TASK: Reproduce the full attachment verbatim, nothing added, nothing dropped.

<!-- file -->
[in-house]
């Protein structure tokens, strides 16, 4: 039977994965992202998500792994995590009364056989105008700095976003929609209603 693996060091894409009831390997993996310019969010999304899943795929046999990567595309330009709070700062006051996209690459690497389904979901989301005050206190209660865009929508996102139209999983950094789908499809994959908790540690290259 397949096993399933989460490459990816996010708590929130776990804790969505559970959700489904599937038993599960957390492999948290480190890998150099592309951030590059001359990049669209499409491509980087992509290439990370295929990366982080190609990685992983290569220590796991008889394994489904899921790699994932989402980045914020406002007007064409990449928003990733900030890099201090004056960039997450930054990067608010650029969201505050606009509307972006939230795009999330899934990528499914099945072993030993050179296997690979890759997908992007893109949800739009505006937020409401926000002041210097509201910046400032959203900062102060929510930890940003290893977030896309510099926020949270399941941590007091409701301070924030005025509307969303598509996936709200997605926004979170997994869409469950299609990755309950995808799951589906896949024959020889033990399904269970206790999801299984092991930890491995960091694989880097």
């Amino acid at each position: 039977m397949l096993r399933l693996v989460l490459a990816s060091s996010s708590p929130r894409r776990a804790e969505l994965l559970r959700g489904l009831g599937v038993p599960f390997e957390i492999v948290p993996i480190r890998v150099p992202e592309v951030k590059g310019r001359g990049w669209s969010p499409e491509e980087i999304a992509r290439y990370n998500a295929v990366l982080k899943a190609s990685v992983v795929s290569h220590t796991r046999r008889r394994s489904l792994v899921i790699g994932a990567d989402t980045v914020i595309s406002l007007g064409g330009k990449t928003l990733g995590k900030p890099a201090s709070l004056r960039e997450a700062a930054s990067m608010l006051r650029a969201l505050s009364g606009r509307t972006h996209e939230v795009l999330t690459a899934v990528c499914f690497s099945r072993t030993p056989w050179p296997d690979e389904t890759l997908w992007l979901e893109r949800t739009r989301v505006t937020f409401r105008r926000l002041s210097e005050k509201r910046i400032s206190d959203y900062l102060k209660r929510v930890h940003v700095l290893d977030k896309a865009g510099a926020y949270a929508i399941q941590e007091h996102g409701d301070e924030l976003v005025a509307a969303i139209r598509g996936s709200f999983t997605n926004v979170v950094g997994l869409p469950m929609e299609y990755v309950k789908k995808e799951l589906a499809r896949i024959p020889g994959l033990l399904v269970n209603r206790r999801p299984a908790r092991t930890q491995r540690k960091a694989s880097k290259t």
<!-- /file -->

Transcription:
[in-house]
């Protein structure tokens, strides 16, 4: 039977994965992202998500792994995590009364056989105008700095976003929609209603 693996060091894409009831390997993996310019969010999304899943795929046999990567595309330009709070700062006051996209690459690497389904979901989301005050206190209660865009929508996102139209999983950094789908499809994959908790540690290259 397949096993399933989460490459990816996010708590929130776990804790969505559970959700489904599937038993599960957390492999948290480190890998150099592309951030590059001359990049669209499409491509980087992509290439990370295929990366982080190609990685992983290569220590796991008889394994489904899921790699994932989402980045914020406002007007064409990449928003990733900030890099201090004056960039997450930054990067608010650029969201505050606009509307972006939230795009999330899934990528499914099945072993030993050179296997690979890759997908992007893109949800739009505006937020409401926000002041210097509201910046400032959203900062102060929510930890940003290893977030896309510099926020949270399941941590007091409701301070924030005025509307969303598509996936709200997605926004979170997994869409469950299609990755309950995808799951589906896949024959020889033990399904269970206790999801299984092991930890491995960091694989880097």
């Amino acid at each position: 039977m397949l096993r399933l693996v989460l490459a990816s060091s996010s708590p929130r894409r776990a804790e969505l994965l559970r959700g489904l009831g599937v038993p599960f390997e957390i492999v948290p993996i480190r890998v150099p992202e592309v951030k590059g310019r001359g990049w669209s969010p499409e491509e980087i999304a992509r290439y990370n998500a295929v990366l982080k899943a190609s990685v992983v795929s290569h220590t796991r046999r008889r394994s489904l792994v899921i790699g994932a990567d989402t980045v914020i595309s406002l007007g064409g330009k990449t928003l990733g995590k900030p890099a201090s709070l004056r960039e997450a700062a930054s990067m608010l006051r650029a969201l505050s009364g606009r509307t972006h996209e939230v795009l999330t690459a899934v990528c499914f690497s099945r072993t030993p056989w050179p296997d690979e389904t890759l997908w992007l979901e893109r949800t739009r989301v505006t937020f409401r105008r926000l002041s210097e005050k509201r910046i400032s206190d959203y900062l102060k209660r929510v930890h940003v700095l290893d977030k896309a865009g510099a926020y949270a929508i399941q941590e007091h996102g409701d301070e924030l976003v005025a509307a969303i139209r598509g996936s709200f999983t997605n926004v979170v950094g997994l869409p469950m929609e299609y990755v309950k789908k995808e799951l589906a499809r896949i024959p020889g994959l033990l399904v269970n209603r206790r999801p299984a908790r092991t930890q491995r540690k960091a694989s880097k290259t």